All conservatives should support Michael Gove’s green crusade

At the Coffee House I appreciate that environmental policy is littered with unintended consequences and it’s not simple, but allowing the Left to dominate the issue of saving the planet was one of the biggest mistakes conservatives made in the late 20th century. One of the central points of conservatism is future-orientation: it doesn’t matter how much the Twitterati despise you, what’s important is that your great-grandchildren admire and appreciate the labours that made their world. Indeed if fashionable… Read on

How much is immigration to blame for the housing crisis?

And yet last year 150,000 homes were built in Britain, which on paper, for the third most densely populated non-microstate in Europe (and England is first), and for a country well below sub-replacement fertility, should be enough. But it’s not, it’s barely even sufficient to house the extra 246,000 people who officially arrived here from March 2016. As the crisis has got worse, and homes have become ever more unaffordable, the animus has been directed against the Tories, and old… Read on

Stop Appeasing Stupidity

At the Coffee House: I wonder if the people behind this have any idea of the dark road they’re leading us down. In the United States, a well-funded group called Color of Change has, for some years, pressured major companies into supporting left-wing causes with the threat of public shaming; indeed many if not most big companies do fund progressive causes, whether same-sex marriage campaigns, pro-amnesty groups, gender-neutral bathrooms or even Planned Parenthood. Not only are their upper echelons Democrat-leaning… Read on

How many Remainers does it take to fix a light bulb?

At the Spectator So Russia launched some fake Twitter accounts, a tiny, tiny number in the greater scheme of things and which almost certainly had no impact on the result. Oh, but even if it didn’t swing the result, the argument goes, they still helped to polarise the debate. I don’t know about that; quite a few people have spent the last 18 months tweeting about how they can’t wait for Leave voters to die of old age, or… Read on

In praise of Prince Charles (and traditional architecture)

Happy birthday, Your Highness Your Highness Fashion and politics are both dictated to some extent by status signals. Some political and cultural ideas become associated with high status, and some with low, so that when someone complains about ‘political correctness gone mad’ without knowing irony they send a signal that they are at the lower end of the pecking order. Most people want to be high status and so adopt the politics and attitudes associated with the elite,… Read on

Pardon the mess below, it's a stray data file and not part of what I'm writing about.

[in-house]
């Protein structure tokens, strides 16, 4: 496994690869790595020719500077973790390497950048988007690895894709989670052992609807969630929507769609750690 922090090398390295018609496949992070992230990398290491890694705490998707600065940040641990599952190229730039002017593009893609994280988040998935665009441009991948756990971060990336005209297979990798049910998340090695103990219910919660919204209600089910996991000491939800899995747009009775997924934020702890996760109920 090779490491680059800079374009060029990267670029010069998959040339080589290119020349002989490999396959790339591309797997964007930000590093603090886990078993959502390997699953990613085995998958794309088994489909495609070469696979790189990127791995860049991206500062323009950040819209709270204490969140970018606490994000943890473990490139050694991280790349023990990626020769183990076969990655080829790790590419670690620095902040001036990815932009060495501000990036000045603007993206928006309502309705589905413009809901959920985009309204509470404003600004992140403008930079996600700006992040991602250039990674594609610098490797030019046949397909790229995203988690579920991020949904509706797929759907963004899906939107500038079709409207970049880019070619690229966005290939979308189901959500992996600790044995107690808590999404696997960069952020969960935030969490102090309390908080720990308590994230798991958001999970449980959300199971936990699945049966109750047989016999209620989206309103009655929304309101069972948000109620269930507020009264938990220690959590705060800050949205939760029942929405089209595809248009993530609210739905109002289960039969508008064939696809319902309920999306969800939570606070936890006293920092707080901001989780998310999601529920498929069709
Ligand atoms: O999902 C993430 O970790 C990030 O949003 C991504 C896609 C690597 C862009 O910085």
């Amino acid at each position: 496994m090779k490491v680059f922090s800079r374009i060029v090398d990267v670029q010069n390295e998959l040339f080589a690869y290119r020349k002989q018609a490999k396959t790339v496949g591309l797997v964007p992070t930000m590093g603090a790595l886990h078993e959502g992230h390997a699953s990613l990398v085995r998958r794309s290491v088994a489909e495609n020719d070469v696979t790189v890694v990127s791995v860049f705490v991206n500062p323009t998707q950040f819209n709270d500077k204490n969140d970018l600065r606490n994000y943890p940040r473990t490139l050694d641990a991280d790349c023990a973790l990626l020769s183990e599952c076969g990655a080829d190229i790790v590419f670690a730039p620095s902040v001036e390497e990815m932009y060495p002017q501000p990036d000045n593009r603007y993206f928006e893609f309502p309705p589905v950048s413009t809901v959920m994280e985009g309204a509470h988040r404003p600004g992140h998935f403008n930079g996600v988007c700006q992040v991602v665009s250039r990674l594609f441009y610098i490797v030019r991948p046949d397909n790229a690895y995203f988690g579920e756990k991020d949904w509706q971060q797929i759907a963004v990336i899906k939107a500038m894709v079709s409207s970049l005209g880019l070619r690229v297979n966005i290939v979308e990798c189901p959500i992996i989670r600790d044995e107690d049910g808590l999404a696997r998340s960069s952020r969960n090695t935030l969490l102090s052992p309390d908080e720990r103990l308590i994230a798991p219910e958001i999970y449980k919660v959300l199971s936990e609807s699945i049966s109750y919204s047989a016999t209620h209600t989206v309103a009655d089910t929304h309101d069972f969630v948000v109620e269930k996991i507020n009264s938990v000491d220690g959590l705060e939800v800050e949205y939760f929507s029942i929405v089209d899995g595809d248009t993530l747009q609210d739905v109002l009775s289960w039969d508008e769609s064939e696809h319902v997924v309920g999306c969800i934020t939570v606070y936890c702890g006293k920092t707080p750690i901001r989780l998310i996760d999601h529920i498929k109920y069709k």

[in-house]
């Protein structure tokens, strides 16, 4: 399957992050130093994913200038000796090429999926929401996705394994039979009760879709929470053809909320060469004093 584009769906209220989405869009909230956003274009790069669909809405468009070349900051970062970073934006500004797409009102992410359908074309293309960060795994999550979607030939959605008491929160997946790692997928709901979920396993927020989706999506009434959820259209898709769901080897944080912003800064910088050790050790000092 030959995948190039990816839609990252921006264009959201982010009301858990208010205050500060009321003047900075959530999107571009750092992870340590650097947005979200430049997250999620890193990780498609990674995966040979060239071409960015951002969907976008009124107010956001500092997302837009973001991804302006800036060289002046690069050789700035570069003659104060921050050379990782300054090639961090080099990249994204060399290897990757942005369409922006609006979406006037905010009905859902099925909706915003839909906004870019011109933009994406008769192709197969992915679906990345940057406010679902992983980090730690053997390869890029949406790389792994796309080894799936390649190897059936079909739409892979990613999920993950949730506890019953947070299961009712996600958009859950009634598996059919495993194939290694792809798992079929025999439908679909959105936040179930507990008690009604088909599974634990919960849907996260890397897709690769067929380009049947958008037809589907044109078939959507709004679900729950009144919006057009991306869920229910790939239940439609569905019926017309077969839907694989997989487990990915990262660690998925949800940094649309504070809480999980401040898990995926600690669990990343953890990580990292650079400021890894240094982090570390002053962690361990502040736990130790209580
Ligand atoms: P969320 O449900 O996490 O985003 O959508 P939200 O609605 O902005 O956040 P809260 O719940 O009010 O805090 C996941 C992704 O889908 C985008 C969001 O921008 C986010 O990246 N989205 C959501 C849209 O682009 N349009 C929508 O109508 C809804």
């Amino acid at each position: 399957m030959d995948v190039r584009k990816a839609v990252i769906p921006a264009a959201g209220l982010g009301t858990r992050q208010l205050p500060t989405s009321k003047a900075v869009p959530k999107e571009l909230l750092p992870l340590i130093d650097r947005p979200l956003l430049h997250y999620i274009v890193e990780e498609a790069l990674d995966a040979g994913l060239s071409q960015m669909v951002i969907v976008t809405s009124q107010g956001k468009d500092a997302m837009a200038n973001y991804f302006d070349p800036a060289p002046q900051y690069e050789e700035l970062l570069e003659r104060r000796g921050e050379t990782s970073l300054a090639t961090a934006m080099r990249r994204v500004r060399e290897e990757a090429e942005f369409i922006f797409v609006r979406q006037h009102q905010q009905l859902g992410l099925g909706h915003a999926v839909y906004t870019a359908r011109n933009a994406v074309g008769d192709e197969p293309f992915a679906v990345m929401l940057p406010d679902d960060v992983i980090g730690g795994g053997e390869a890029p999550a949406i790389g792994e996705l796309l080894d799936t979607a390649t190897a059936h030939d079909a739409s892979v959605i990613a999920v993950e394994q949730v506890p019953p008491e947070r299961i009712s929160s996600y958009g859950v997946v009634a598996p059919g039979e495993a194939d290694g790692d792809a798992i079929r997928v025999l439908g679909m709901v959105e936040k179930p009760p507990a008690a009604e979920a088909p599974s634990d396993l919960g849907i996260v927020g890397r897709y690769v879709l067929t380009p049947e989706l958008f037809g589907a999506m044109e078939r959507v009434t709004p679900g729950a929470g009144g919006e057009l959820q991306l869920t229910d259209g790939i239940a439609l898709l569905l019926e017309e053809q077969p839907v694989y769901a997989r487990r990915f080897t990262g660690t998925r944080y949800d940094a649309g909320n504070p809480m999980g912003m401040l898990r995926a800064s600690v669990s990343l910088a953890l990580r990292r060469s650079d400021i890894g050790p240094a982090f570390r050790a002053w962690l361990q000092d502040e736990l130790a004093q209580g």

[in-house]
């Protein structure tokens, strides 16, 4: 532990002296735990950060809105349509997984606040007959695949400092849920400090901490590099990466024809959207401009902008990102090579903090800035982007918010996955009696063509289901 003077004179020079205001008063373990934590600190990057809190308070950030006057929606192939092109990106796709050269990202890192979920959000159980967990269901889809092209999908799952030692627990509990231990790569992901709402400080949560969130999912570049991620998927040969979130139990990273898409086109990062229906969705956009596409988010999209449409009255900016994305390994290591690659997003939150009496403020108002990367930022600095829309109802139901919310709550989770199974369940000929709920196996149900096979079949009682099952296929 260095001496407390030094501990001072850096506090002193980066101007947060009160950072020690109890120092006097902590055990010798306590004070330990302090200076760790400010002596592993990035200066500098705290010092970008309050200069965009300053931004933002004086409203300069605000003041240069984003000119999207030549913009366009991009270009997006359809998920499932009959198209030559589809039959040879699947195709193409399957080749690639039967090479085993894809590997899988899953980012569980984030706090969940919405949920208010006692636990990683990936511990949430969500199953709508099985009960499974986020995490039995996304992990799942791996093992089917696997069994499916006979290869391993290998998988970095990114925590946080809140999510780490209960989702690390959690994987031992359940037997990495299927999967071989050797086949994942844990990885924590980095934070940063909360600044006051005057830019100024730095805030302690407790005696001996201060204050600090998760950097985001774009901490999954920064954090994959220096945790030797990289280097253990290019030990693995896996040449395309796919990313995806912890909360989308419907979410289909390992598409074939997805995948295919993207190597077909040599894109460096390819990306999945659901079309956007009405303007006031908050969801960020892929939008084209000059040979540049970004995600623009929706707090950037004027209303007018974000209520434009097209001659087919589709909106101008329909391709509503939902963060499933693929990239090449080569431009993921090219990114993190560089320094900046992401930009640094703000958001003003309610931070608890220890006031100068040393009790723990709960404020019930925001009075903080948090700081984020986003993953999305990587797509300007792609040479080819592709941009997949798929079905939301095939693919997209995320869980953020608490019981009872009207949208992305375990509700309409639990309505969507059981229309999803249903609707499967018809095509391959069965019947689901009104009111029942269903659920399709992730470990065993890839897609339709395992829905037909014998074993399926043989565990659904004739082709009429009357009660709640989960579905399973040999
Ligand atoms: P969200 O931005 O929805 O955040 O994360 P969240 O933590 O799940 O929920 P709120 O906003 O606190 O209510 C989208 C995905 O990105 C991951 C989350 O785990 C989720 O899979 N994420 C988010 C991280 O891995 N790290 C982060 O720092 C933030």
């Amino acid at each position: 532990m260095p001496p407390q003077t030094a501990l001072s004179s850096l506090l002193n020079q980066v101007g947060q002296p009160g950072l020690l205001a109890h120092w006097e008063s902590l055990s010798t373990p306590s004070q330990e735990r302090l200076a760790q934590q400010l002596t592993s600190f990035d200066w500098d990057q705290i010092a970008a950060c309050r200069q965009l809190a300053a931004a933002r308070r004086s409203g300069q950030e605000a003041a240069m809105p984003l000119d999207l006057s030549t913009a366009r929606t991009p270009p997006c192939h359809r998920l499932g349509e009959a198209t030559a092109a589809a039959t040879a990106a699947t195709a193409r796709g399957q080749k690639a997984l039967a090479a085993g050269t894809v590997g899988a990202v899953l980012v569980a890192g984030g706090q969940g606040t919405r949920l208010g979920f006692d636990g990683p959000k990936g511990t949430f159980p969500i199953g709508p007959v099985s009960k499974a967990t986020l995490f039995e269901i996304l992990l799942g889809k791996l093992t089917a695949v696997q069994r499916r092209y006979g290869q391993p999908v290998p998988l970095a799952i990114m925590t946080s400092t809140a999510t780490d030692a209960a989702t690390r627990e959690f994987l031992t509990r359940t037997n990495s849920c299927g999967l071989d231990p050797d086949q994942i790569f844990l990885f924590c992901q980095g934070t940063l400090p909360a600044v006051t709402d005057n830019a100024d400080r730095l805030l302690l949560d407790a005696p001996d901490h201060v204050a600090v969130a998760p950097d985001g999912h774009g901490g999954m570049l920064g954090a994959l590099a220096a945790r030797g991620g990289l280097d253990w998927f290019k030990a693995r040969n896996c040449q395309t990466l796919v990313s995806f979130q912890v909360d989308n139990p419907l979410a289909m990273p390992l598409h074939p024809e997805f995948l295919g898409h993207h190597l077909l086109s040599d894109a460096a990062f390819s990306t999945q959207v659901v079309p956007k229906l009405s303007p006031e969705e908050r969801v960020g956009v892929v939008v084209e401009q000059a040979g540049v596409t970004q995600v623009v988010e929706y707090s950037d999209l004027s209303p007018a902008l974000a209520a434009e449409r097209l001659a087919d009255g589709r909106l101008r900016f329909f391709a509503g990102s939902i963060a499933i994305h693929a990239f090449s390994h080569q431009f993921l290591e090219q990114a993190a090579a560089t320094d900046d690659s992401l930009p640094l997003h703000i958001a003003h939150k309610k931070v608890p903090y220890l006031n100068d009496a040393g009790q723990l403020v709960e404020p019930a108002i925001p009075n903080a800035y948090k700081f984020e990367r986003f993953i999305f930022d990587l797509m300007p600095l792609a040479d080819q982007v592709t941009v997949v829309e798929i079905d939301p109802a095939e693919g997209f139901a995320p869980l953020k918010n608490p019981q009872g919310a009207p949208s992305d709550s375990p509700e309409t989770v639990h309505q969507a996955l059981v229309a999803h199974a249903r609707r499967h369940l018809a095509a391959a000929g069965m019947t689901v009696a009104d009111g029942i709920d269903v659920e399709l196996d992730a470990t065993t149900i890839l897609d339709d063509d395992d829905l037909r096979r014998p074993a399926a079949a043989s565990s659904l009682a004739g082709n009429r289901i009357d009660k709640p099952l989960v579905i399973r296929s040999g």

Is America’s ‘despair epidemic’ about to arrive in Britain?

At the Spectator. Numerous commentators have linked America’s huge rise in early deaths with the decline of organised religion, in particular the sense of hope and community faith brings. And perhaps just as importantly religion also offers some respite from the relentless competitiveness of life, since it emphasises the importance of acceptance and dignity. Never mind if he isn’t rich or famous or especially talented, a man doing an ordinary, honest job and looking after his family can hold… Read on

Do we really want restrictions on German immigration?

Nein, I say. (And despite what the government thinks, non-EU migration is a much bigger issue for voters, even Leave voters.)

To attract my fellow kids, the Tories need more houses, not memes

At Spectator blogs So here’s a proposal to save the Tory party: devolve all planning law to the regional level – allowing Greater London to build on its green belt, in return for which the Tory-voting shires can preserve theirs. This is actually a viable solution in a way that building on brownfield sites isn’t, for as the Adam Smith Institute point out: ‘Just 3.7 per cent of London’s green belt—that fraction within 15 minutes walk of existing train stations—would… Read on

It’s okay to hate foreigners so long as they’re rich

At the Spectator. On why absentee foreign landlords aren’t to blame for the housing crisis.

I’m a Leaver who would be happy for a second referendum

At the Spectator I voted Leave but if it looks like clearly being an economic disaster, then it’s ridiculous to pursue it whatever the cost. In no field does someone continue along the same course, knowing it will end in complete failure, whatever the consequences. It is true that there would be public anger at a second referendum, but there would be far more if the economy went down the toilet. There is also the fact that, while we… Read on